Empower Wisconsin | May 29, 2020
By M.D. Kittle and Joshua Waldoch
MADISON — In the latest assault on civil liberties, Dane County’s new draconian reopening step will “allow” places of worship to hold services, but with 50 or fewer people in attendance. Churches that exceed the limit are subject to $1,000 fines.
The restrictions and punitive fines are not sitting well with many in the Madison-area faith community, who feel like they are being singled out by liberal policymakers.
“I am not a fan of the state of Wisconsin regulating who attends the service or the quantity of people who may attend,” Jason Miller, pastor of Christ the King Community Church in Stoughton, told Empower Wisconsin.
Word spread quickly. Leaders of Dane County Catholic churches on Friday afternoon organized a Religious Freedom Rally and Rosary march on State Street to the Capitol to peacefully protest the exclusionary restrictions. (No Targets or Autozones were looted and burned during the demonstration.)
Nearly 200 Catholics turned out. They had much to say about the city’s restrictions on places of worship.
“You tried to pull a fast one, and we are not afraid,” the Rev. Brian Dulli pastor of St. Patrick Catholic Church in Cottage Grove said through a megaphone, according to the Catholic World Report. “We’re not interested in complying any longer with unjust orders.” Dulli, one of the organizers of the march directed his remarks at Dane County Executive Joe Parisi.
“Every person has the choice not to be participating in evil. We can say, ‘Enough!’ We don’t need to use a pandemic as a thin excuse to suppress church, to put arbitrary rules in place,” the religious leader said.
On Thursday, Public Health Madison and Dane County changed a previous policy and limited the reopening of places of worship to 50 or less, Catholic Church officials said.
“This is clear religious discrimination,” one of the demonstration attendees said.
Christy Vogt, Health Education coordinator for the public health agency, told Empower Wisconsin the best way to slow the spread of COVID-19 is to limit the number of individuals gathering at one specific time at one location to 50 people maximum, with physical distancing.
Even if that means infringing on First Amendment rights.
“Please understand all places that have a mass gathering, including places of worship, concerts, movie theaters, conventions and other venues are limited to the same capacity limit of 25% of capacity up to 50 people, whichever is less,” Vogt wrote in an email. “Size limits are recommended to minimize risk of transmission and exposure and reduce the spread of illness.”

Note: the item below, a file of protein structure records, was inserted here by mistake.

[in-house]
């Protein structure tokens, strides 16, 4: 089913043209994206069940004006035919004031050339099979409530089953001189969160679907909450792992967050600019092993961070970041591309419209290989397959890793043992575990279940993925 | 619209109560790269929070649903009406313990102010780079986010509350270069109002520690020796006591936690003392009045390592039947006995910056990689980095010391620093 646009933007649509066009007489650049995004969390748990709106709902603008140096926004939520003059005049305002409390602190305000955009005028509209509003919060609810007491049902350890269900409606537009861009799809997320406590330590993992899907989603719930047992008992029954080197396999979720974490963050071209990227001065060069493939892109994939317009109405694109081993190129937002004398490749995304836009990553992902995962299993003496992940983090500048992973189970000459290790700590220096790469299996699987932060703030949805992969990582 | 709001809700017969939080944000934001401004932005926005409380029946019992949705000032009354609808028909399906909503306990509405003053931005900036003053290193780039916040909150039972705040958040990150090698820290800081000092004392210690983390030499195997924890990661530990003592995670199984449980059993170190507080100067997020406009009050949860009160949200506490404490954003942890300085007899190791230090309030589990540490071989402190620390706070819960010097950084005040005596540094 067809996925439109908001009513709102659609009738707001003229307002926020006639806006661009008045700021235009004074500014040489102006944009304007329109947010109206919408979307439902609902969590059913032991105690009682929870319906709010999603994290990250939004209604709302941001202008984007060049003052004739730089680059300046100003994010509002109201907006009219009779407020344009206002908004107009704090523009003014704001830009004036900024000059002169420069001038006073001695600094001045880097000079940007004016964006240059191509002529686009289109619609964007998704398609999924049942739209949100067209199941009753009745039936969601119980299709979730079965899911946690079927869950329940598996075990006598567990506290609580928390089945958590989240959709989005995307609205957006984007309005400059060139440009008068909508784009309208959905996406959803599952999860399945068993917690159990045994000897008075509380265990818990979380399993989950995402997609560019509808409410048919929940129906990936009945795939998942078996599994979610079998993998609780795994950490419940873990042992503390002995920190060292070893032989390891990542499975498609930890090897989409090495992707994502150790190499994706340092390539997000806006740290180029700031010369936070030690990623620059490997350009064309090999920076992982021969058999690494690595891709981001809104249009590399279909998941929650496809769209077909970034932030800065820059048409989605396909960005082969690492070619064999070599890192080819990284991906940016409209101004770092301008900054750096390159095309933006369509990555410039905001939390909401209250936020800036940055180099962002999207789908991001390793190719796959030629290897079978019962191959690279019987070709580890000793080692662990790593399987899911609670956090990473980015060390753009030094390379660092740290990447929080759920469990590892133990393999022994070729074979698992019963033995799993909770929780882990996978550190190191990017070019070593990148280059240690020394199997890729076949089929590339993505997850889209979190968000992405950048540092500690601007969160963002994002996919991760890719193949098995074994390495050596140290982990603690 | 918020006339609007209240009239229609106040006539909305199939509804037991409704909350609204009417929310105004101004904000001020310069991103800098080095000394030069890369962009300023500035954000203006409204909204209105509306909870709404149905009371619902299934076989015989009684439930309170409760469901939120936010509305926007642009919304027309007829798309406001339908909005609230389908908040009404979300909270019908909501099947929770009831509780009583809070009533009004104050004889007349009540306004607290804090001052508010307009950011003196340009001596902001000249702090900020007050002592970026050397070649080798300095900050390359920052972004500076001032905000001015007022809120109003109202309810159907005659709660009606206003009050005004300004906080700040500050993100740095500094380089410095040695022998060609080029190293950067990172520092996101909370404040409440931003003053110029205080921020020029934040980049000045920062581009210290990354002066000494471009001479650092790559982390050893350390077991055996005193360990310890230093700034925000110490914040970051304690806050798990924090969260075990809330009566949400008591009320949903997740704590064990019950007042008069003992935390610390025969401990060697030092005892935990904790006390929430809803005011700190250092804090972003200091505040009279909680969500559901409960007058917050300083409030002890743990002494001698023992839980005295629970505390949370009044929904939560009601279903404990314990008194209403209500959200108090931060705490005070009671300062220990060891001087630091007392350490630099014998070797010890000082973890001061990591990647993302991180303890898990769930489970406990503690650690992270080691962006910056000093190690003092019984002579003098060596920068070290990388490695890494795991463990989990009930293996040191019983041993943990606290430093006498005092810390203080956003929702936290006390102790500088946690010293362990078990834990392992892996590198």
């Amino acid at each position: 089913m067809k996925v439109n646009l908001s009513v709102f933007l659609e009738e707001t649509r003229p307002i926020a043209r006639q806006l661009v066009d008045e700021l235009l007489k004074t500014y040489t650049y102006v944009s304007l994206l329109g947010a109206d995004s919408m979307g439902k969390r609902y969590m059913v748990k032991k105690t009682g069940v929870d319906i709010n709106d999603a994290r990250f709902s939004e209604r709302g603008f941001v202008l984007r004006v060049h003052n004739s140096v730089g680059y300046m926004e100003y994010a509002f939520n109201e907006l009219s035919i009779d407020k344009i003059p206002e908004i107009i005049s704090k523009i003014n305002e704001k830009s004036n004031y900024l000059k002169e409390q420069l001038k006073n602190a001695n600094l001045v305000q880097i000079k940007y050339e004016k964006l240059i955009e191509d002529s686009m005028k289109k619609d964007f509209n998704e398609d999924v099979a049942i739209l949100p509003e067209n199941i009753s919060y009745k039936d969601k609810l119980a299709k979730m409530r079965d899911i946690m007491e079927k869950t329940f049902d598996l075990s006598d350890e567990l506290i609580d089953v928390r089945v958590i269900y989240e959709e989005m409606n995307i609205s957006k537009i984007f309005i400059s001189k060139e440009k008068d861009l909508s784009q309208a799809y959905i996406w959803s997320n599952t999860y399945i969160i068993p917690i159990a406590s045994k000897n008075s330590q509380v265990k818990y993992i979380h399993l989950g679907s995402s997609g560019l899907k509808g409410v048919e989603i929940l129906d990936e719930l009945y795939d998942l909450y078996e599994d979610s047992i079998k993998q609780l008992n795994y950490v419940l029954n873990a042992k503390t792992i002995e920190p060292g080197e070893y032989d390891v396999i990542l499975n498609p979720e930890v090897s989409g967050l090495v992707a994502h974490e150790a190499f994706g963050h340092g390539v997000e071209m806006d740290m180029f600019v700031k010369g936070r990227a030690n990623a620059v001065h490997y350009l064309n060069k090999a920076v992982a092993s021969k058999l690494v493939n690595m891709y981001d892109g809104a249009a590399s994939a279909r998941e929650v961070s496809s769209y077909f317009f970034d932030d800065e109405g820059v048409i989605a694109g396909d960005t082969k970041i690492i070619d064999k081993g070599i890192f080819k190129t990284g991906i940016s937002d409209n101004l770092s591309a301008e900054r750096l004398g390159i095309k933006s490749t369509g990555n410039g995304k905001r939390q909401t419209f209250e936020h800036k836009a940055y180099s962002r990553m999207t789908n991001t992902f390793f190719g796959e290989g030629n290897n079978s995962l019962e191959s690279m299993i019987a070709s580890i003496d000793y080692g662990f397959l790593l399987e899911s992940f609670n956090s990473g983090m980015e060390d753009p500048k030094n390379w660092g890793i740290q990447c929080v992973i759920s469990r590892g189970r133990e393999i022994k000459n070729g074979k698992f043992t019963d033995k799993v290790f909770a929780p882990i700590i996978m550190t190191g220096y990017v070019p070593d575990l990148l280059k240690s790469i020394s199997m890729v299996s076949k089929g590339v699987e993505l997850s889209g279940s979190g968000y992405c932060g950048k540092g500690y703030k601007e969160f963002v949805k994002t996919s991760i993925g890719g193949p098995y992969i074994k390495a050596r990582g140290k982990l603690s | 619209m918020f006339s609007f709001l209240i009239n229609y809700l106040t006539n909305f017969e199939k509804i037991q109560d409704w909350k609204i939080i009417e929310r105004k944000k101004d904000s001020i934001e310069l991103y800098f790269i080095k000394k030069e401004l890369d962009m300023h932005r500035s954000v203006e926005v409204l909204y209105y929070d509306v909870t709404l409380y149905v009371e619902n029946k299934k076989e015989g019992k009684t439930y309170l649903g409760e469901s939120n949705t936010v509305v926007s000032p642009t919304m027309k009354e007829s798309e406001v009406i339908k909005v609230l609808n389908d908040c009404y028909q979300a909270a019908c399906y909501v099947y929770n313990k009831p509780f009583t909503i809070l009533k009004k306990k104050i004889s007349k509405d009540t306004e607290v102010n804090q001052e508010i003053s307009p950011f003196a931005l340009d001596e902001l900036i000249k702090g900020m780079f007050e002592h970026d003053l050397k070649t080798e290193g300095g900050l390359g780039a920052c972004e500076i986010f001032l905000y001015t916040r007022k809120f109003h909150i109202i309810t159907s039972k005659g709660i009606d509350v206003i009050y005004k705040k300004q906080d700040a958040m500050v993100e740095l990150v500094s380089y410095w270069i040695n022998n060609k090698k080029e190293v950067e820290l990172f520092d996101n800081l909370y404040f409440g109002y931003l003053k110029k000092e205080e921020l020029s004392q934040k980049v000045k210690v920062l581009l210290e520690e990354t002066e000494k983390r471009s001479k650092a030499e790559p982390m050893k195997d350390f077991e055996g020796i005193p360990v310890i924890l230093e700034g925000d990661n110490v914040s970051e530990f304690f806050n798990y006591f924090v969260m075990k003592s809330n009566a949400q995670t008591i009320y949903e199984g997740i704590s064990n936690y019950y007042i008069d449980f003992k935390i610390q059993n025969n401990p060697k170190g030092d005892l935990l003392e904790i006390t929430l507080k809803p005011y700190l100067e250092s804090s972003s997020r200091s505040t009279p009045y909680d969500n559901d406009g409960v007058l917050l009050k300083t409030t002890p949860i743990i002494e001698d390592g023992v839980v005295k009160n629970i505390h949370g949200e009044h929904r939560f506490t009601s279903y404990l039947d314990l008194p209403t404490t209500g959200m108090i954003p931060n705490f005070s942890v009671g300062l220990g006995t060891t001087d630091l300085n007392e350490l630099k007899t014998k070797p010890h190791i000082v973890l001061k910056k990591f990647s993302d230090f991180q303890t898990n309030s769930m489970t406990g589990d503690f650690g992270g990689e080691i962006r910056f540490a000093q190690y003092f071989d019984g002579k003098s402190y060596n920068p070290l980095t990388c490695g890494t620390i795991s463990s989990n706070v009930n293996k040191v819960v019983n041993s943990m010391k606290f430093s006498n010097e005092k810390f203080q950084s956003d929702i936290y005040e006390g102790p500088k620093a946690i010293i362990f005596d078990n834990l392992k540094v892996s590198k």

The Diocese of Madison will reluctantly accede to the government’s demands, according to an email from Monsignor James Bartylla, Vicar General of the diocese, obtained by MacIver News Service. Diocese officials say the county changed its position without warning.
“The Public Health Madison and Dane County subsequently directly contacted, both by phone and by site visit, a number of Catholic parishes in Dane County to inform them of the 50-person limit and any violation thereof,” Bartylla wrote. “As such, the Diocese of Madison, under grave protest, now is forced to direct Catholic churches and oratories in Dane County to comply with the 50-person limit for religious services, solely for the reason to avoid citation and punitive enforcement.”
Vogt asserts religious entities are not being treated any differently under the order, that all mass gatherings are treated the same, regardless of where they are being held. But church leaders ask why stores like Walmart can take in more than 50 customers at a time while parishioners are blocked from their places of worship.
“They made this up. This is clearly, clearly discriminating against people of faith,” the Rev. Richard Heilman said Friday on the Vicki McKenna Show on NewsTalk 1310 WIBA in Madison. “There’s no other way you can look at this.”
Catholic World reported: Masses are set to reopen on Pentecost weekend for the first time since mid-March. Under initial county emergency orders, churches were considered essential operations, so attendance at Masses would be limited to 25 percent of seating capacity. With the strict new limit, priests will be faced with turning people away at the door, or risk the punitive fines.
Church leaders expressed concerns that county health officials will be closely monitoring services this weekend.
Vogt said that won’t be happening.
“There are no ‘government watchers’ who will be policing any business or religious entity,” she said. “In the shared spirit of keeping our friends, neighbors, and loved ones well, we ask everyone to identify ways to comply with these orders to reduce the risk of transmission of COVID-19.“
The diocese is advising anyone upset about the policy to call Parisi, Madison Mayor Satya Rhodes-Conway, or City-County Public Health Director Janel Heinrich and tell them “that all religious entities of Dane County be treated with the same reasonable capacity restrictions placed on other institutions under Phase 1 of its Forward Dane plan,” Bartylla wrote.